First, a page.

I learned about this phenomenon a few days ago. My friend’s husband is apparently obsessed with this game and has left the house on several missions to play Pokemon Go. Since then, I’ve seen a few more friends post about their gaming experiences from here in Canada all the way to California. On our way home from Costco yesterday, I saw a guy in a suit next to a guy in shorts holding up their phones near the local fire station pointing around. It looked like a game in progress during their lunch breaks.
I remember learning about Pokemon (shortened form of “pocket monsters”) when I was still in teachers’ college. My third-graders told me about Ash, Pikachu, and all those cute little characters. I instantly had a favourite, Squirtle (a turtle-like creature).
Pokemon Go was released last week to Android and iPhone users. It is not officially available in Canada yet, but serious players have managed to do a work around and downloaded it nonetheless. Hence, the teens and guys in suits walking around holding up their phones at noon. Pokemon Go uses GPS technology to help create an augmented reality world where you can “see” Pokemon on your phone and capture them in real time. You can grab them with a swipe. You can battle other players by taking over gyms in the area. As of Monday, over 7 million people have downloaded this free game. (I can’t play because of my beloved Blackberry, but that will change soon as I received a notice that Whatsapp will no longer work on my precious BB. I’m in too many chats to lose Whatsapp so I will be upgrading my phone. Hip Teacher Dada says, “It’s about time.”)
The concept is pretty cool to me. If you walk in a forest location, you’ll find grass or bug types of Pokemon. If you are looking closer to water, it is more likely you’ll come across a water Pokemon. I’m sure people who grew up with Pokemon (those younger than 25 will probably not know what this is) find this game comforting and overwhelmed with a sense of nostalgia. I know I got a sense of that when I started to read about this new game. (Oddly enough, last week when we went to Canada’s Wonderland, we noticed that they had Pokemon as prizes! I thought that was odd, but I was out of the loop! They must’ve anticipated the Go release and now more games are being played there too?)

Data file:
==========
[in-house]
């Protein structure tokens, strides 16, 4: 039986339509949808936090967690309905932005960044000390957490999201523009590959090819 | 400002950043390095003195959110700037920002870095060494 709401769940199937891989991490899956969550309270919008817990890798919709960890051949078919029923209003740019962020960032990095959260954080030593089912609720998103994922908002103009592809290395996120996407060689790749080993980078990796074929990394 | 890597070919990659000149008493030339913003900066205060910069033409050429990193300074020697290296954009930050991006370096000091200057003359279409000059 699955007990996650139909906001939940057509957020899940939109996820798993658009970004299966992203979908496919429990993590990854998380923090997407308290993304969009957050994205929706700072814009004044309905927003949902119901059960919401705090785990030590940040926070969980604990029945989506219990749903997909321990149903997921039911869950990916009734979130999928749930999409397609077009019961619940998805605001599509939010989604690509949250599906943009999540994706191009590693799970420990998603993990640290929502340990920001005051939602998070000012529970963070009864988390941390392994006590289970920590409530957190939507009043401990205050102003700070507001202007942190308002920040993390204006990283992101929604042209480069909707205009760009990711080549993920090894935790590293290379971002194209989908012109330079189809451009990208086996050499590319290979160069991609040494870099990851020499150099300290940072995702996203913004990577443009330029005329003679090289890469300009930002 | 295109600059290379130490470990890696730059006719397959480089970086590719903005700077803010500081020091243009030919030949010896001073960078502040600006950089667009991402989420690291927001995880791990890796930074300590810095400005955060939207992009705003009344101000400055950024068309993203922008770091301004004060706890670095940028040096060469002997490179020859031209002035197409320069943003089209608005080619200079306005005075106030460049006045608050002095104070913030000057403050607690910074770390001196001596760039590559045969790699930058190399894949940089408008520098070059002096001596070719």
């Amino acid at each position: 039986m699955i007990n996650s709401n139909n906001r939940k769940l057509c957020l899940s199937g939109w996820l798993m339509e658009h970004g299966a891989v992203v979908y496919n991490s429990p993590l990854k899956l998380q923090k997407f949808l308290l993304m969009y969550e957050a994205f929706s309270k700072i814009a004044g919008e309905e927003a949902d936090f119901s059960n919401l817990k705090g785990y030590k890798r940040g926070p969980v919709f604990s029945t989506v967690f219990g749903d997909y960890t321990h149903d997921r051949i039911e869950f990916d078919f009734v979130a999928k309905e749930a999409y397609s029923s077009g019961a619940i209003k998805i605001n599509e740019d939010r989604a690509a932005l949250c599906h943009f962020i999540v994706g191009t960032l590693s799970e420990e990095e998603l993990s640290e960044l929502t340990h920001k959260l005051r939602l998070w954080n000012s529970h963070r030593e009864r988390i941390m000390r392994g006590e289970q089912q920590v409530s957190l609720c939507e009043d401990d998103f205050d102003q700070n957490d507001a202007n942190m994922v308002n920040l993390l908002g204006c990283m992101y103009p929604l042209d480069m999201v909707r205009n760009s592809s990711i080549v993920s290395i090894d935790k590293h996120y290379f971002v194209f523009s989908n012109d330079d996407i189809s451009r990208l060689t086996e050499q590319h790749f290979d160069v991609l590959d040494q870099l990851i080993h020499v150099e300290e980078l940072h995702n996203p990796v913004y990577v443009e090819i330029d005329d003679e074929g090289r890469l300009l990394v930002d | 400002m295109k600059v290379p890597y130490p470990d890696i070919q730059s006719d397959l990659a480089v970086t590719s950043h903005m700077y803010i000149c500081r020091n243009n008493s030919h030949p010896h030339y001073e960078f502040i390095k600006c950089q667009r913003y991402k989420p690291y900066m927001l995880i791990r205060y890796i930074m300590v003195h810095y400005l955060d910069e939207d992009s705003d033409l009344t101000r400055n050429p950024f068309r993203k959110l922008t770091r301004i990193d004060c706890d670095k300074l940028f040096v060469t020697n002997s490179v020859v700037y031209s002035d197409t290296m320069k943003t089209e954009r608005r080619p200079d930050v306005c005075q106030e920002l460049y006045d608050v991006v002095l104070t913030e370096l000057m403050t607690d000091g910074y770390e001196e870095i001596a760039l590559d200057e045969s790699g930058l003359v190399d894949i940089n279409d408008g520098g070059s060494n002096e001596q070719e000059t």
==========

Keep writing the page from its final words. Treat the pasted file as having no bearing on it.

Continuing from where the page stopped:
There have been some negative experiences with Pokemon Go in the United States. People have been robbed because their geolocation was anticipated by strangers. They were in a dark isolated area and it seemed like the perfect target. Other people have been injured because they were so busy looking at their screen and not at the lamppost ahead of them. Parents and teachers on Facebook have varied opinions on this game. Summer school teachers are having more trouble than ever asking students to put their phones away. Some parents like the idea of their kids actually moving around rather than gaming in their family rooms. This game reminds me of geocaching which has been a recent phenomenon for school excursions. Developing navigational skills seems pretty important. I think it’s a great game to bring into the classroom, however, the amount of area needed to find Pokemon may be bigger than a regular school Wifi span can cover. People have also said that mobile usage and battery power has become an issue with this activity.
Once this becomes available in Canada, I’d be interested in trying it out as a family. We do after-dinner walks or park visits anyway so why not grab a Pokemon or two? It’s in my competitive nature to want to catch them all.
Have you played Pokemon Go? What do you think?
Published by Hip Teacher Mama -